To begin this lesson, I call the kids one table at a time to sit on the floor like scientists. This means that they are sitting with their hands in their lap, quiet and ready to listen and learn.
We begin by reviewing what we’ve already learned about worms. I then bring out the experiment procedure poster that we made in the last lesson, Planning wormy races. We go over each step listed on the poster.
We do this for two reasons:
The kids remain seated on the floor as I demonstrate how to make the race boards.
I then call one table leader at a time to come up and get a tub of supplies:
I tell the kids that they are expected to work together to make the race board. Everyone at the table is expected to participate. I roam around the room and assist as needed.
I have them take charge of the experiment and figure out how to work together on their own because they will need to develop this skill as they get older. This lesson is done after January in my room so most of the groups do a great job figuring it out and working together. When I encounter a table that struggles too much with delegating jobs and figuring out how to get everyone to participate, I then assign specific jobs. This year I didn’t have to do that for any of the table groups. They took on the task with enthusiasm and they all worked out who will do what when making the board and racing the worms.
Once all the tables have a completed race board, I go over the rules for having worms at the table one more time:
I deliver the worms and the kids work to race their worms on their own. I roam to help out only when needed, usually runaway worm rescue.
When all the tables have finished racing their worms and recorded which worm won their race, I gather the worms back into their soil tubs and have the kids clean up. My helper of the day collects the supply tubs and returns them to the back of the room.
After clean up is complete, I call one table team at a time to come back to the floor. I ask the kids to remember which one of their worms won the race.
I ask the kids to turn to their floor partner and share their experience with worm races. I do this even though they all had a similar experience, they all internalized it differently so they can learn from each other. As I listened to the conversations,I heard one student tell another student that she saw that the Canadian Nightcrawler was able to stretch longer each time it moved than the red worm so he won. Another student told his partner that their worm must have been hungry because he “ran” to the salad at the end of the track.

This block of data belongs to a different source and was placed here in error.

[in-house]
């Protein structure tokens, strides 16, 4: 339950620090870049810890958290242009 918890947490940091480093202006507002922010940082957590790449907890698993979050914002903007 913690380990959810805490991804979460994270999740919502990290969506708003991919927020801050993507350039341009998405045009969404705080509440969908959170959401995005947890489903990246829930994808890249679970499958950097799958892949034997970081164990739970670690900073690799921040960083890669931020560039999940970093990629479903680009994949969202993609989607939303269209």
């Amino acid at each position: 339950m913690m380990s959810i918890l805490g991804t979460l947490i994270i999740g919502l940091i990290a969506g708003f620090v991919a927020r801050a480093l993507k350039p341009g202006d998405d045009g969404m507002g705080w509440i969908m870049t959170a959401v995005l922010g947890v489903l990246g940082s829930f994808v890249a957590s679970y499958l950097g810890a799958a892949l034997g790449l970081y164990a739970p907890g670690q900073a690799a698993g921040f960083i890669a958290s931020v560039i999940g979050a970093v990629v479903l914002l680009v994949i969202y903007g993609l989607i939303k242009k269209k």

After the kids have shared with their partners I call on each of the table leaders to share with the whole class about their racing experience. I record their thoughts on chart paper as they share. The other table members are encouraged to jump in to add any details they may feel are important that the table leader doesn't mention.
To elaborate on this lesson, I tie it to reading. I prepare a take home reader about worm races for the kids to read to their parents at home. It is appropriate for independent reading in January of kindergarten.
I have them practice reading the word, "worm" throughout this lesson so they are ready to take it on at home using the reader.
The reader is prepared the week before this lesson, copied and stapled. The kids spend a couple of minutes taking turns reading it to their floor partners before taking it home to their families. It is not intended to be a cold read.
Once they have practiced reading it, I collect them and place them in the homework folder to send home.